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HSAs and 401(k)s: Coordinating them benefits everyone

New thinking offers a win-win for employers and employees


There's a lot of online chatter and buzz these days about helping employees take full advantage of HSAs, and how HSAs and 401(k)s should be viewed holistically. As Wells Fargo, the Healthcare Trends Institute and others have so nicely put it, HSAs and 401(k)s should be "partners" in retirement.

But how does this partnership work? Isn't the 401(k) for retirement and the HSA for healthcare? What's in it for HR and for the company? What's in it for employees?

"But wait," you say, "they're very different kind of accounts." That's partly true. The HSA is typically two different accounts: a transactional or demand account with a debit card to cover near-term medical expenses, and an investment account to pay for healthcare in retirement.

Yes, there are often educational resources from the HSA administrator, and sometimes program features to help with utilization-related needs, medical receipt archival, provider pay, lists of qualified medical expenses, and so on.

But have you ever seen personalized guidance for employees on HSA savings strategies? In all likelihood, no. Many employees save only what they think they'll spend. Others do whatever they did last year. There's rarely any guidance for what can be a very consequential decision, especially given the sizes of today's health plan deductibles and projected typical retirement healthcare costs.

With the HSA transactional account, it's important that employees have an appropriate savings reserve, just like an insurance company has reserves. After all, they're self- insuring up to the deductible or out-of-pocket max. Building that savings reserve enables employees and employers to consider higher deductibles with potentially lower premium costs, which can benefit both employers and employees.

But what about the HSA investment account? Do you invest your HSA funds? Significantly less than 20% of employees do. But more should because of the enormous tax advantages, even vs. 401(k)s. And for highly compensated employees, it's a significantly underutilized tax shelter. So ask yourself, would you be happy if less than 20% of employees took advantage of the 401(k)?

One major reason the HSA investment account matters is because for every $1 of healthcare spending during retirement, an employee needs to put $1.44 into a 401(k) vs. $1 into an HSA. That's an important difference, especially with retirement healthcare being such a big expense – estimated at well over $350k for a healthy couple. 1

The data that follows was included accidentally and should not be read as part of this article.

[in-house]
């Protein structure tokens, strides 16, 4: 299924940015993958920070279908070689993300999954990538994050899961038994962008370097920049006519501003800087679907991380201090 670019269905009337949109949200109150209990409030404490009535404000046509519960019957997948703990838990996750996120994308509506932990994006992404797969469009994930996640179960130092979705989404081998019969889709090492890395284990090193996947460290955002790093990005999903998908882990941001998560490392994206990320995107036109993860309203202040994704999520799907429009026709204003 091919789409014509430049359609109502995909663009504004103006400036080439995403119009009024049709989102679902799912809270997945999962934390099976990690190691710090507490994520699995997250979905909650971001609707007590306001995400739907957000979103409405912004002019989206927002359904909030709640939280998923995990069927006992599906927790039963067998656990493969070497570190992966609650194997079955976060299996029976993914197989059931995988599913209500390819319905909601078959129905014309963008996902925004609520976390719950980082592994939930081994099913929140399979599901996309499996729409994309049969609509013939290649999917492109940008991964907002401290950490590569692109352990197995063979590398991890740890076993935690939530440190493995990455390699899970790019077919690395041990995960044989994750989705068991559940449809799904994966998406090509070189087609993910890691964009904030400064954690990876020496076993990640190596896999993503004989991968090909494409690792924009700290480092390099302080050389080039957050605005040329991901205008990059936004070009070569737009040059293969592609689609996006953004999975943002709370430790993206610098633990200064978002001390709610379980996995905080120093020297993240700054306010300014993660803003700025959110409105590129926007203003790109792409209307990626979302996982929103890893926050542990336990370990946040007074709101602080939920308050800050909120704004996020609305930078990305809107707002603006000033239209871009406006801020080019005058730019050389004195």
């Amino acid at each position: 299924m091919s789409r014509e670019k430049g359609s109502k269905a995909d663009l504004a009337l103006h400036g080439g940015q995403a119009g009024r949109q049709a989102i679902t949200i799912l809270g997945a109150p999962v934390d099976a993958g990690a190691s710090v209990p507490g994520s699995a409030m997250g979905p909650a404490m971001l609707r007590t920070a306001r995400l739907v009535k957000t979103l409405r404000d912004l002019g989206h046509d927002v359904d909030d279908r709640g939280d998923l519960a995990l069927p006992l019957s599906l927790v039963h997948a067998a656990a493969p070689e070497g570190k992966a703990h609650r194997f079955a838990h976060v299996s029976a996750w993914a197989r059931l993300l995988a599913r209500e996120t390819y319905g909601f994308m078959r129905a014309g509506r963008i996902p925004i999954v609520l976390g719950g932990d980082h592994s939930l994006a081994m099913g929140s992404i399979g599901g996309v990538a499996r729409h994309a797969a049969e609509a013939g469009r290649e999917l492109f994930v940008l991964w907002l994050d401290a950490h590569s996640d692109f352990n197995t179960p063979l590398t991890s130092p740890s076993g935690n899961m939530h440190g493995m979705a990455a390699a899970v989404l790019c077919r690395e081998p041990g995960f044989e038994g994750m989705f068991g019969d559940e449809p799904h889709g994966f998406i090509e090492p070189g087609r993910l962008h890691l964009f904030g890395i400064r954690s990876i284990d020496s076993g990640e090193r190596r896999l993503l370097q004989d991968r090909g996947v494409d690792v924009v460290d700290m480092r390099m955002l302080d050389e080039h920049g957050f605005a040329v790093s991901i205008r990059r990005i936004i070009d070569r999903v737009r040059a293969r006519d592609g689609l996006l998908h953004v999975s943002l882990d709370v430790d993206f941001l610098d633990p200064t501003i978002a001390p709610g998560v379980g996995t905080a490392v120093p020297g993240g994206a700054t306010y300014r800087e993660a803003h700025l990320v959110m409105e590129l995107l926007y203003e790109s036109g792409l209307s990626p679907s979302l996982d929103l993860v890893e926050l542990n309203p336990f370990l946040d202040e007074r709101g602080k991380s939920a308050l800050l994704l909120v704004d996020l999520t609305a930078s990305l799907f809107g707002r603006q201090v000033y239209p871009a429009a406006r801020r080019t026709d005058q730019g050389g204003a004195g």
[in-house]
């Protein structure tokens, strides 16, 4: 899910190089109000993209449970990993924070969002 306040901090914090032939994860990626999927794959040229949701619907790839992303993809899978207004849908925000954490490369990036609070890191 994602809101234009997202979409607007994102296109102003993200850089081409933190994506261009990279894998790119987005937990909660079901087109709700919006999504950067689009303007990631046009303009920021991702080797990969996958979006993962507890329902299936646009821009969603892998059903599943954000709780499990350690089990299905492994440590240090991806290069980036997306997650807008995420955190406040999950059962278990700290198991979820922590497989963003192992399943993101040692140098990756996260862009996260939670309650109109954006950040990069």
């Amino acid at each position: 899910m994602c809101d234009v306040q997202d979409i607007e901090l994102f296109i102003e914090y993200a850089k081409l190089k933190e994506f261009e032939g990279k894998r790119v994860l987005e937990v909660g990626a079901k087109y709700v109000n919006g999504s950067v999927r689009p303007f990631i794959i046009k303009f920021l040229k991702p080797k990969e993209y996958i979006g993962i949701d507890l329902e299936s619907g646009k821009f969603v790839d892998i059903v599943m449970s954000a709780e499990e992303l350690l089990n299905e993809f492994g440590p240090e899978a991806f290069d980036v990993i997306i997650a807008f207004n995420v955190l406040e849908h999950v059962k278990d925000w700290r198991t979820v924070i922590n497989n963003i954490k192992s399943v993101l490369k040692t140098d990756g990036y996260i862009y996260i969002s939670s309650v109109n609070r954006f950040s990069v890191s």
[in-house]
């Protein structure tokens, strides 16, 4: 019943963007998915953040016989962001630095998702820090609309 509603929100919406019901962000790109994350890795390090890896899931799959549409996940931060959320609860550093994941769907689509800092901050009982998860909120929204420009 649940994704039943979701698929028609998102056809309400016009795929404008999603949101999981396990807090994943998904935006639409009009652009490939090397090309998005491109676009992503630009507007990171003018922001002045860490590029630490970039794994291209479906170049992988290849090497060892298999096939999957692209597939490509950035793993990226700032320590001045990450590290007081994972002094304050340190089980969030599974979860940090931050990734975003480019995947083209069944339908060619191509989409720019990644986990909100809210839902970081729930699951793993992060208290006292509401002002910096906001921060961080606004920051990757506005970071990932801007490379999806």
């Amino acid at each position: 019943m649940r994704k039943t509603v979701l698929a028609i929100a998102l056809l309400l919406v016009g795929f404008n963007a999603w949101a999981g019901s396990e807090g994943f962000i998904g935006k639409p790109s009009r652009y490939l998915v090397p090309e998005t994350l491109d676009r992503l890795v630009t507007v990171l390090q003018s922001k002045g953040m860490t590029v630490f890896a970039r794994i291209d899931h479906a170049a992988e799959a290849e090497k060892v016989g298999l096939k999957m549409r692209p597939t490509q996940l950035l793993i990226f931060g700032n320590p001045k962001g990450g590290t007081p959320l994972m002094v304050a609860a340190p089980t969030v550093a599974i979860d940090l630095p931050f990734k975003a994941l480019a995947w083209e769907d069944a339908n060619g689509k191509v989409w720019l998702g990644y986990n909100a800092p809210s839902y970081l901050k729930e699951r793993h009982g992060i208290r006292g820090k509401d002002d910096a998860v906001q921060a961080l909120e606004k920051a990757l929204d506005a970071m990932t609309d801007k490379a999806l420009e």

Today, employees are deferring into HSAs and 401(k)s as siloed accounts. With a holistic view, there can be a big boost in retirement spending power without having to save an additional nickel.

Employers also benefit: reduced payroll taxes can really add up, and the cost of employees delaying retirement can be reduced. Delayed retirement can cost as much as $10,000 to $50,000 per employee per year, according to Financial Finesse. Improved financial wellness helps employees focus on their jobs, and can be a key strategy for reducing healthcare costs.

It's clear everyone wins when HSAs and 401(k)s are coordinated. The good news is that more attention is now being devoted to the topic. But for the "partnership" to be meaningful and to deliver on the promise, employees need personalized guidance on exactly what to save in each of the 3 accounts. And because employees need help battling inertia and actually making a change, they need a "do-it-for-me" button that can reach across different accounts for easy implementation. Now there's a program that delivers – NestUp Managed Deferrals®. It pulls together education, highly personalized suggestions, and a do-it- for-me button, so employees don't have to figure it out on their own and then try to implement it on their own. NestUp® provides guidance on near-term HSA savings, on long-term HSA savings and 401(k) deferrals, along with integrated execution.

With employees being asked to share more accountability, deal with more choices, and especially to cost-share more, coordinating the HSA with the 401(k) seems like an idea whose time has come.

1HealthView Services: 2015 RETIREMENT HEALTH CARE COSTS DATA REPORT © http://www.hvsfinancial.com/PublicFiles/Data_Release.pdf